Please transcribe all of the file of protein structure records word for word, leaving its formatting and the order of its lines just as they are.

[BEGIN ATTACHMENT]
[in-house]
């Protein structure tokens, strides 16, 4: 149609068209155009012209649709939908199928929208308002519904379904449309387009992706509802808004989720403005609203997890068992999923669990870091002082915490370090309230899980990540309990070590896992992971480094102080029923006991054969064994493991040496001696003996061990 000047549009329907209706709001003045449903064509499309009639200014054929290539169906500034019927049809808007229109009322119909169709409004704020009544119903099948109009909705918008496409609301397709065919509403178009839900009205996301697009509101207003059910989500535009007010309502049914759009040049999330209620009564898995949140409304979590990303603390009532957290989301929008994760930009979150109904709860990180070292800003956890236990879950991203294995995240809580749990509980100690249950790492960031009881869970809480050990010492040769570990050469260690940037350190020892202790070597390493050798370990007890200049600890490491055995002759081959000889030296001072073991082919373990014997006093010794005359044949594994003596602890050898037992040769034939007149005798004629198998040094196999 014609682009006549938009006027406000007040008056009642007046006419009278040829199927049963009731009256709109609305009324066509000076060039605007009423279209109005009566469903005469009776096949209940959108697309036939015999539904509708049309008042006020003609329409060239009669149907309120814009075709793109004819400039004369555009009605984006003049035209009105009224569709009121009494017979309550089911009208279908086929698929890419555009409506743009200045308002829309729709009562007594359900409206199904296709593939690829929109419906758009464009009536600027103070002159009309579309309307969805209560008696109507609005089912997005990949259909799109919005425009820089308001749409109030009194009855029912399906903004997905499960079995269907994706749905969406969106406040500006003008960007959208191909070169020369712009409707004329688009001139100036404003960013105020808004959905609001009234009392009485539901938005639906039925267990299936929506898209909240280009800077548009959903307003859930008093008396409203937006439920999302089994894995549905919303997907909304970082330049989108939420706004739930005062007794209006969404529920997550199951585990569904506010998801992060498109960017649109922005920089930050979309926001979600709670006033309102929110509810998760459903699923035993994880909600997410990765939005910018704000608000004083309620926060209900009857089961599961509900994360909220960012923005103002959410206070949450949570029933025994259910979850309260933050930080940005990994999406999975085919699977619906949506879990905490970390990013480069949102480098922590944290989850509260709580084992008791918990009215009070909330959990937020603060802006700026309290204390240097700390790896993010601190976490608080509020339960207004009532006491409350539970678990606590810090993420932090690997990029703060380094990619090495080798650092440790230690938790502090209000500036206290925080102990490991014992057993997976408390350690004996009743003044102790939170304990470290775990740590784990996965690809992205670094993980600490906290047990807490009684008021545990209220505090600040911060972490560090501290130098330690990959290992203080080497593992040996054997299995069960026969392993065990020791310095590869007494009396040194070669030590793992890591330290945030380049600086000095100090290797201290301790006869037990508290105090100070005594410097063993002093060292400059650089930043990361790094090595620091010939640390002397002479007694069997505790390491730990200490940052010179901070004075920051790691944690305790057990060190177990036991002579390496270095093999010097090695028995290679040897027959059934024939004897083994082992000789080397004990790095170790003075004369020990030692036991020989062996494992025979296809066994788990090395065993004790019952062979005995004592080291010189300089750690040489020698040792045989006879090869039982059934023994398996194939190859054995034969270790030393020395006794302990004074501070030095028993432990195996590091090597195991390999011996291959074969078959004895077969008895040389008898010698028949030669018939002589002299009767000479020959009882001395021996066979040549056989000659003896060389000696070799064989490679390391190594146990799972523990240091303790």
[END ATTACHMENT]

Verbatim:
[in-house]
């Protein structure tokens, strides 16, 4: 149609068209155009012209649709939908199928929208308002519904379904449309387009992706509802808004989720403005609203997890068992999923669990870091002082915490370090309230899980990540309990070590896992992971480094102080029923006991054969064994493991040496001696003996061990 000047549009329907209706709001003045449903064509499309009639200014054929290539169906500034019927049809808007229109009322119909169709409004704020009544119903099948109009909705918008496409609301397709065919509403178009839900009205996301697009509101207003059910989500535009007010309502049914759009040049999330209620009564898995949140409304979590990303603390009532957290989301929008994760930009979150109904709860990180070292800003956890236990879950991203294995995240809580749990509980100690249950790492960031009881869970809480050990010492040769570990050469260690940037350190020892202790070597390493050798370990007890200049600890490491055995002759081959000889030296001072073991082919373990014997006093010794005359044949594994003596602890050898037992040769034939007149005798004629198998040094196999 014609682009006549938009006027406000007040008056009642007046006419009278040829199927049963009731009256709109609305009324066509000076060039605007009423279209109005009566469903005469009776096949209940959108697309036939015999539904509708049309008042006020003609329409060239009669149907309120814009075709793109004819400039004369555009009605984006003049035209009105009224569709009121009494017979309550089911009208279908086929698929890419555009409506743009200045308002829309729709009562007594359900409206199904296709593939690829929109419906758009464009009536600027103070002159009309579309309307969805209560008696109507609005089912997005990949259909799109919005425009820089308001749409109030009194009855029912399906903004997905499960079995269907994706749905969406969106406040500006003008960007959208191909070169020369712009409707004329688009001139100036404003960013105020808004959905609001009234009392009485539901938005639906039925267990299936929506898209909240280009800077548009959903307003859930008093008396409203937006439920999302089994894995549905919303997907909304970082330049989108939420706004739930005062007794209006969404529920997550199951585990569904506010998801992060498109960017649109922005920089930050979309926001979600709670006033309102929110509810998760459903699923035993994880909600997410990765939005910018704000608000004083309620926060209900009857089961599961509900994360909220960012923005103002959410206070949450949570029933025994259910979850309260933050930080940005990994999406999975085919699977619906949506879990905490970390990013480069949102480098922590944290989850509260709580084992008791918990009215009070909330959990937020603060802006700026309290204390240097700390790896993010601190976490608080509020339960207004009532006491409350539970678990606590810090993420932090690997990029703060380094990619090495080798650092440790230690938790502090209000500036206290925080102990490991014992057993997976408390350690004996009743003044102790939170304990470290775990740590784990996965690809992205670094993980600490906290047990807490009684008021545990209220505090600040911060972490560090501290130098330690990959290992203080080497593992040996054997299995069960026969392993065990020791310095590869007494009396040194070669030590793992890591330290945030380049600086000095100090290797201290301790006869037990508290105090100070005594410097063993002093060292400059650089930043990361790094090595620091010939640390002397002479007694069997505790390491730990200490940052010179901070004075920051790691944690305790057990060190177990036991002579390496270095093999010097090695028995290679040897027959059934024939004897083994082992000789080397004990790095170790003075004369020990030692036991020989062996494992025979296809066994788990090395065993004790019952062979005995004592080291010189300089750690040489020698040792045989006879090869039982059934023994398996194939190859054995034969270790030393020395006794302990004074501070030095028993432990195996590091090597195991390999011996291959074969078959004895077969008895040389008898010698028949030669018939002589002299009767000479020959009882001395021996066979040549056989000659003896060389000696070799064989490679390391190594146990799972523990240091303790």